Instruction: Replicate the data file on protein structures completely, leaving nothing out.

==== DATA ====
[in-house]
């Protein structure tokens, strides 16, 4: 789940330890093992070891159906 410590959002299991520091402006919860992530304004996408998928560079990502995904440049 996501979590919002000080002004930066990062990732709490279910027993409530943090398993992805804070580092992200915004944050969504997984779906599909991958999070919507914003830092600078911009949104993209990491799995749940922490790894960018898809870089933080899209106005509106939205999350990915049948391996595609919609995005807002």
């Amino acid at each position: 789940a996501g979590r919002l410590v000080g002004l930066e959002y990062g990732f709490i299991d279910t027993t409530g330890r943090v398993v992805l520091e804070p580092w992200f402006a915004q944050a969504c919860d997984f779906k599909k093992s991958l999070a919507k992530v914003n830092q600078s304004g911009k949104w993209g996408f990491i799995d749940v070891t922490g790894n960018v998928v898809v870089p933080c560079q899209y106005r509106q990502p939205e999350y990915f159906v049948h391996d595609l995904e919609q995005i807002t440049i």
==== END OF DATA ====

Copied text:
[in-house]
């Protein structure tokens, strides 16, 4: 789940330890093992070891159906 410590959002299991520091402006919860992530304004996408998928560079990502995904440049 996501979590919002000080002004930066990062990732709490279910027993409530943090398993992805804070580092992200915004944050969504997984779906599909991958999070919507914003830092600078911009949104993209990491799995749940922490790894960018898809870089933080899209106005509106939205999350990915049948391996595609919609995005807002």
């Amino acid at each position: 789940a996501g979590r919002l410590v000080g002004l930066e959002y990062g990732f709490i299991d279910t027993t409530g330890r943090v398993v992805l520091e804070p580092w992200f402006a915004q944050a969504c919860d997984f779906k599909k093992s991958l999070a919507k992530v914003n830092q600078s304004g911009k949104w993209g996408f990491i799995d749940v070891t922490g790894n960018v998928v898809v870089p933080c560079q899209y106005r509106q990502p939205e999350y990915f159906v049948h391996d595609l995904e919609q995005i807002t440049i």